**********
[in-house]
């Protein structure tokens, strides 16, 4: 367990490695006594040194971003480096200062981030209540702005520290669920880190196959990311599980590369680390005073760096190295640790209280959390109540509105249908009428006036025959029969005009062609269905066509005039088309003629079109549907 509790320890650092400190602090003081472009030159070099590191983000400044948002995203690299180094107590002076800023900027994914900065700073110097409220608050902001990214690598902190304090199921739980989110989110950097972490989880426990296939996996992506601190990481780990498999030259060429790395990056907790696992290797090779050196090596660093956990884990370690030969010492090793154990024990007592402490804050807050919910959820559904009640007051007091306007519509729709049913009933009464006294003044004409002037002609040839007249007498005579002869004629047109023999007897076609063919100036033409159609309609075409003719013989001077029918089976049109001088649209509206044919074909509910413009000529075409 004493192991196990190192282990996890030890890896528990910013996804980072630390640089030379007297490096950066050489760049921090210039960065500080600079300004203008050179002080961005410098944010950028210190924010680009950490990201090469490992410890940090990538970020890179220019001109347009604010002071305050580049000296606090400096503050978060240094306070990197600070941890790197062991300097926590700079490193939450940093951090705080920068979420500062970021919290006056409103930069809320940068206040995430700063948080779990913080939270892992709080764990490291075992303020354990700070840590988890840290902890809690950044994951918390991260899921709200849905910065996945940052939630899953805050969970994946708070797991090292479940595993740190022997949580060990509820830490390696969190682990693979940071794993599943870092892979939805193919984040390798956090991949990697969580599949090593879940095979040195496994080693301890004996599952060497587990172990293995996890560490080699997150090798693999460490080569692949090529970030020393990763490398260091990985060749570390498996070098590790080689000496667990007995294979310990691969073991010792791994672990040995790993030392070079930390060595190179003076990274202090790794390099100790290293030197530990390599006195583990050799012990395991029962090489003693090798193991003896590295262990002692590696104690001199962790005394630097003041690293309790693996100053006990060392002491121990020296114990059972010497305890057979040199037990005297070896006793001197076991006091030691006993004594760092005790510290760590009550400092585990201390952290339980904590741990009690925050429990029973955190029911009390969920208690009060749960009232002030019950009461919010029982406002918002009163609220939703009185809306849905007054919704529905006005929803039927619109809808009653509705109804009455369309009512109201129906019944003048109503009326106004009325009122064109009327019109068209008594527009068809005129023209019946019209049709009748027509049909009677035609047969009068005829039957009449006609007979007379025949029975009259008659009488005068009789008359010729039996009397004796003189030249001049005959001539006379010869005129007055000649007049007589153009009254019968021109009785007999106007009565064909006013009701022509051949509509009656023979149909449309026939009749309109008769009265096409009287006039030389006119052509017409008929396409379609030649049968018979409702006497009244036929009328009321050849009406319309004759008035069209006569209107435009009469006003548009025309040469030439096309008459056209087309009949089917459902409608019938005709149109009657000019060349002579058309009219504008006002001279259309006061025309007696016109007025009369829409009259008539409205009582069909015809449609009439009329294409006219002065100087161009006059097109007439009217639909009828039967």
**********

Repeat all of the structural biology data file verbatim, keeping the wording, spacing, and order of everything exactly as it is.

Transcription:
[in-house]
């Protein structure tokens, strides 16, 4: 367990490695006594040194971003480096200062981030209540702005520290669920880190196959990311599980590369680390005073760096190295640790209280959390109540509105249908009428006036025959029969005009062609269905066509005039088309003629079109549907 509790320890650092400190602090003081472009030159070099590191983000400044948002995203690299180094107590002076800023900027994914900065700073110097409220608050902001990214690598902190304090199921739980989110989110950097972490989880426990296939996996992506601190990481780990498999030259060429790395990056907790696992290797090779050196090596660093956990884990370690030969010492090793154990024990007592402490804050807050919910959820559904009640007051007091306007519509729709049913009933009464006294003044004409002037002609040839007249007498005579002869004629047109023999007897076609063919100036033409159609309609075409003719013989001077029918089976049109001088649209509206044919074909509910413009000529075409 004493192991196990190192282990996890030890890896528990910013996804980072630390640089030379007297490096950066050489760049921090210039960065500080600079300004203008050179002080961005410098944010950028210190924010680009950490990201090469490992410890940090990538970020890179220019001109347009604010002071305050580049000296606090400096503050978060240094306070990197600070941890790197062991300097926590700079490193939450940093951090705080920068979420500062970021919290006056409103930069809320940068206040995430700063948080779990913080939270892992709080764990490291075992303020354990700070840590988890840290902890809690950044994951918390991260899921709200849905910065996945940052939630899953805050969970994946708070797991090292479940595993740190022997949580060990509820830490390696969190682990693979940071794993599943870092892979939805193919984040390798956090991949990697969580599949090593879940095979040195496994080693301890004996599952060497587990172990293995996890560490080699997150090798693999460490080569692949090529970030020393990763490398260091990985060749570390498996070098590790080689000496667990007995294979310990691969073991010792791994672990040995790993030392070079930390060595190179003076990274202090790794390099100790290293030197530990390599006195583990050799012990395991029962090489003693090798193991003896590295262990002692590696104690001199962790005394630097003041690293309790693996100053006990060392002491121990020296114990059972010497305890057979040199037990005297070896006793001197076991006091030691006993004594760092005790510290760590009550400092585990201390952290339980904590741990009690925050429990029973955190029911009390969920208690009060749960009232002030019950009461919010029982406002918002009163609220939703009185809306849905007054919704529905006005929803039927619109809808009653509705109804009455369309009512109201129906019944003048109503009326106004009325009122064109009327019109068209008594527009068809005129023209019946019209049709009748027509049909009677035609047969009068005829039957009449006609007979007379025949029975009259008659009488005068009789008359010729039996009397004796003189030249001049005959001539006379010869005129007055000649007049007589153009009254019968021109009785007999106007009565064909006013009701022509051949509509009656023979149909449309026939009749309109008769009265096409009287006039030389006119052509017409008929396409379609030649049968018979409702006497009244036929009328009321050849009406319309004759008035069209006569209107435009009469006003548009025309040469030439096309008459056209087309009949089917459902409608019938005709149109009657000019060349002579058309009219504008006002001279259309006061025309007696016109007025009369829409009259008539409205009582069909015809449609009439009329294409006219002065100087161009006059097109007439009217639909009828039967």